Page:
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Universal acclaim - based on 25 Critics What's this?

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8.5

Universal acclaim- based on 65 Ratings

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  • Starring: , , ,
  • Summary: Found inside a shining stalk of bamboo by an old bamboo cutter and his wife, a tiny girl grows rapidly into an exquisite young lady. The mysterious young princess enthralls all who encounter her – but ultimately she must confront her fate, the punishment for her crime. [Gkids]
Score distribution:
  1. Positive: 24 out of 25
  2. Negative: 0 out of 25
  1. Reviewed by: Peter Rainer
    Nov 21, 2014
    100
    This delicate, hand-drawn marvel is lyrical and heartbreaking in ways that most live-action movies never approach.
  2. Reviewed by: Glenn Kenny
    Oct 16, 2014
    100
    The Tale of Princess Kaguya is both very simple and head-spinningly confounding, a thing of endless visual beauty that seems to partake in a kind of pictorial minimalism but finds staggering possibilities for beautiful variation within its ineluctable modality. It’s a true work of art.
  3. Reviewed by: Marc Mohan
    Oct 23, 2014
    91
    At over two hours, it might test the patience of some younger viewers (and some impatient older ones as well), but for anyone willing to take the time, it's an utter treat.
  4. Reviewed by: Elise Nakhnikian
    Oct 14, 2014
    88
    The soft colors, graceful movements, and clean lines together embody the ineffable beauty of life on Earth that is one of the film's main themes.
  5. Reviewed by: Michael Phillips
    Dec 4, 2014
    88
    It's good for the soul, and composer Joe Hisaishi's themes are so right they sound as if they came straight out of the ground with the girl in the bamboo.
  6. Reviewed by: Graham Fuller
    Oct 16, 2014
    80
    This adaptation of a 10th-century folk tale is less sumptuous than Ghibli maestro Hiyao Miyazaki’s surreal classics, yet it’s also more affecting than most of them. An allegory about the irrecoverable joys of childhood, it may make parents hug their kids now.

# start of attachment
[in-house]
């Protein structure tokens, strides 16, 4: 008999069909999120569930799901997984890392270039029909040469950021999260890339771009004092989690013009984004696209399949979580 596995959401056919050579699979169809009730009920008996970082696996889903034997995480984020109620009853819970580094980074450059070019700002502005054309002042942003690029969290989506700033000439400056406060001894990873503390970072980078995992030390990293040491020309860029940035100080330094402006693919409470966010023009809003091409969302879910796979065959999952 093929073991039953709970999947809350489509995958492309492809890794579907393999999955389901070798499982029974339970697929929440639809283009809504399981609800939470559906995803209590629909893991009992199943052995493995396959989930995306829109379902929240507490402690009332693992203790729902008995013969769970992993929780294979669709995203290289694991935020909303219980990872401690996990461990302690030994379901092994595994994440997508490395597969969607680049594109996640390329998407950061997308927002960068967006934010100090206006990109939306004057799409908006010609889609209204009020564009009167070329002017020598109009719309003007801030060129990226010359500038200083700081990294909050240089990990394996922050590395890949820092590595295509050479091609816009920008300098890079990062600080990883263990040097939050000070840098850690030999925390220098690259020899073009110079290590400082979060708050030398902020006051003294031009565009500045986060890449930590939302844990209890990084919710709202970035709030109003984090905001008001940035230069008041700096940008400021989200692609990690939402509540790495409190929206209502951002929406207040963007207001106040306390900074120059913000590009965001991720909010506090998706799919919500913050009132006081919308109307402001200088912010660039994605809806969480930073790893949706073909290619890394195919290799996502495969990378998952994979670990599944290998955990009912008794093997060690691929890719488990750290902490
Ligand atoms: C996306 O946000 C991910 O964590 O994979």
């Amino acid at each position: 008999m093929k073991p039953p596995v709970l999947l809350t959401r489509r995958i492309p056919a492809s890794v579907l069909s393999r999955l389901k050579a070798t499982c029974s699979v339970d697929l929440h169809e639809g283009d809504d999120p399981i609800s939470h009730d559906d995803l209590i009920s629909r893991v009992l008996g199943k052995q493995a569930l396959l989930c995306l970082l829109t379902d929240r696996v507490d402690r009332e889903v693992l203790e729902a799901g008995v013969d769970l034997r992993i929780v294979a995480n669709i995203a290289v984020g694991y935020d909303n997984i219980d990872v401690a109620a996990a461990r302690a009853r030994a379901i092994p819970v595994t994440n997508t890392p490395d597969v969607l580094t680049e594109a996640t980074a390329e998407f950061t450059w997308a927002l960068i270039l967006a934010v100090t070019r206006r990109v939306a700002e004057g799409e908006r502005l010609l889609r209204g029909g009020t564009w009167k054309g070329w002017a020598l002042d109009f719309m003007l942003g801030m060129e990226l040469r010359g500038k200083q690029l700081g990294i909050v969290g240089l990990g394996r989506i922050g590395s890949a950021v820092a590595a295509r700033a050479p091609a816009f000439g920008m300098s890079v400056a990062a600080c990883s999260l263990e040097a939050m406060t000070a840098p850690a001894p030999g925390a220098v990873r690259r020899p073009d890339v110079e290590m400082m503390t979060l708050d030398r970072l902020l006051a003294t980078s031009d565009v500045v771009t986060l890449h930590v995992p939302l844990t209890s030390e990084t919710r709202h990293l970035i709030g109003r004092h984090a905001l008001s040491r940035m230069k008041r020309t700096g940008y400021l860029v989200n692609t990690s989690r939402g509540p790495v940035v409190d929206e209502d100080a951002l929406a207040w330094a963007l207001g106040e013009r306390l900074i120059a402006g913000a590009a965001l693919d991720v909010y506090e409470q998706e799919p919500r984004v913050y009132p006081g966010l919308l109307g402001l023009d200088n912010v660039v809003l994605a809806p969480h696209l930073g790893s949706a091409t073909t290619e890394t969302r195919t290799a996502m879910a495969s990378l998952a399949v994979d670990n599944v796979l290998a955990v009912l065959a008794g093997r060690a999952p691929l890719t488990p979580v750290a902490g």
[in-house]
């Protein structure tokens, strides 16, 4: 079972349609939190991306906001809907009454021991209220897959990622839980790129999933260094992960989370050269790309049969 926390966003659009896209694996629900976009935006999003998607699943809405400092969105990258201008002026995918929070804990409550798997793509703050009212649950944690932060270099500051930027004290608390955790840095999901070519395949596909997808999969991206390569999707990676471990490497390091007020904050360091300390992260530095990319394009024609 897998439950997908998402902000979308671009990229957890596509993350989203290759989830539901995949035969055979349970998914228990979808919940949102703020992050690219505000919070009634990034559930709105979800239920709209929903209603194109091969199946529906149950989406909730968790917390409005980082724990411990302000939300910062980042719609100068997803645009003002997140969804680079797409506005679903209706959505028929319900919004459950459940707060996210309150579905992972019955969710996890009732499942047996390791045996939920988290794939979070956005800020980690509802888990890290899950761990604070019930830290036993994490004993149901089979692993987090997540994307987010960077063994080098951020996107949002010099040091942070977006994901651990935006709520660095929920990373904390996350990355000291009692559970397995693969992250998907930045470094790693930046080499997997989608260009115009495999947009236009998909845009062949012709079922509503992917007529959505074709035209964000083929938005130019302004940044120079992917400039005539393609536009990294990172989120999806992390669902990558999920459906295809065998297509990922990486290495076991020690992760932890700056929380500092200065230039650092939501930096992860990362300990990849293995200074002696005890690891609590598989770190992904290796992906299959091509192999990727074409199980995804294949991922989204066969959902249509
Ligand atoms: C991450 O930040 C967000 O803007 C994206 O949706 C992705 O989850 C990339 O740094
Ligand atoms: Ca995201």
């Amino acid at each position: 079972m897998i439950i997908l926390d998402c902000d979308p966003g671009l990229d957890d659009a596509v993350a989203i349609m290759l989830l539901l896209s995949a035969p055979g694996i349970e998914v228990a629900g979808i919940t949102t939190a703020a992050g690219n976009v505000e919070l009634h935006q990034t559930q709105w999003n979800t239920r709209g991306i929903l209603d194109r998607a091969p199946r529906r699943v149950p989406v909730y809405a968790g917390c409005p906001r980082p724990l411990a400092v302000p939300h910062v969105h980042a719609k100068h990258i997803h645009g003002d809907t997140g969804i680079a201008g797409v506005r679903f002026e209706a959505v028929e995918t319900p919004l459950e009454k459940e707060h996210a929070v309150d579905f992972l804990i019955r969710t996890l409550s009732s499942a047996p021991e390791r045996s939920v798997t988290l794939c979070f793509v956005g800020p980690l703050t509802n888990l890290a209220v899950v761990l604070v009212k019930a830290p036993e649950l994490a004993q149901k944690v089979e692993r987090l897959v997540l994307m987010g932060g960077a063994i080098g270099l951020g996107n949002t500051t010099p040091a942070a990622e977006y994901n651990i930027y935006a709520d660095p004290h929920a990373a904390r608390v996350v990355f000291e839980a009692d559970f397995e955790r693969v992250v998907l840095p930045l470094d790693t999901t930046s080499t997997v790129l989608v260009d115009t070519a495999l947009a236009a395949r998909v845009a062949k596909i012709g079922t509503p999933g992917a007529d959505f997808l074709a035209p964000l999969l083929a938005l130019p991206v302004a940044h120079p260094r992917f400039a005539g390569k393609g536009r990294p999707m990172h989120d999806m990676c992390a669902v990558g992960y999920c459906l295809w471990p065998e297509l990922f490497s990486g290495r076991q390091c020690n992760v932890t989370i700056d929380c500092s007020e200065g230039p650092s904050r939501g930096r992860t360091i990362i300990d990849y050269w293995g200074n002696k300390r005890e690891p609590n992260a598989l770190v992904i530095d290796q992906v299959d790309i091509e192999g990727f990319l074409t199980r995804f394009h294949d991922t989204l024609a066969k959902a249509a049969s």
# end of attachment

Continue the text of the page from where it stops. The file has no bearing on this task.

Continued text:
7. Reviewed by: Ben Nicholson
    Sep 10, 2014
    60
    Taking Eastern watercolours as inspiration, the aesthetic is impressionistic and painterly with a fluidity that imbues the piece with an intrinsic magic.

See all 25 Critic Reviews

Score distribution:
  1. Positive: 6 out of 6
  2. Mixed: 0 out of 6
  3. Negative: 0 out of 6
  1. Oct 19, 2014
    10
    "The Tale of the Princess Kaguya" is Isao Takahata's renaissance since disappointed "My Neighbors the Yamadas". A gorgeous, beautiful and"The Tale of the Princess Kaguya" is Isao Takahata's renaissance since disappointed "My Neighbors the Yamadas". A gorgeous, beautiful and classical folktale with particular Ghibli avant-garde sight. This film is a masterpiece, a Japanese delicate old painting that it's filmed-made. Expand
  2. Oct 17, 2014
    10
    It's astonishing. A prime example of how much poetic beauty, grace and wonder a film can inspire with so little. Mr. Takahata designs the filmIt's astonishing. A prime example of how much poetic beauty, grace and wonder a film can inspire with so little. Mr. Takahata designs the film with minimal impressionistic dream scribbles that makes the whole thing like like a delicate precious jewel that is humbling to view — not with its story of divinity, but its strange, wonderful tale of humanity. That this same sense of passionate sensitivity went into developing the princess herself into a fully developed and emotionally complicated woman rarely seen in film, animated or otherwise, helps it to transcend to the level of an unqualified masterpiece. It's my favorite movie of the year. Expand
  3. Jan 5, 2015
    10
    5/5★ Drawn in a delicate watercolor style that bleeds from the edges and utilizing simple charcoal-like lines to convey complex emotions, this5/5★ Drawn in a delicate watercolor style that bleeds from the edges and utilizing simple charcoal-like lines to convey complex emotions, this Studio Ghibli film is a wonderful example of how film can be art. Princess Kaguya's tale is told in a frank and realistic manner and with an un-Disney like lack of cutesy characters. It's a film that treats its audience and subject matter with maturity and respect.
    The care in every moment is obvious, the story is heartbreaking and proof that it's the films that don't have a happy ending that are most memorable.
    Verdict: Watch.
    Expand
  4. Jan 21, 2015
    10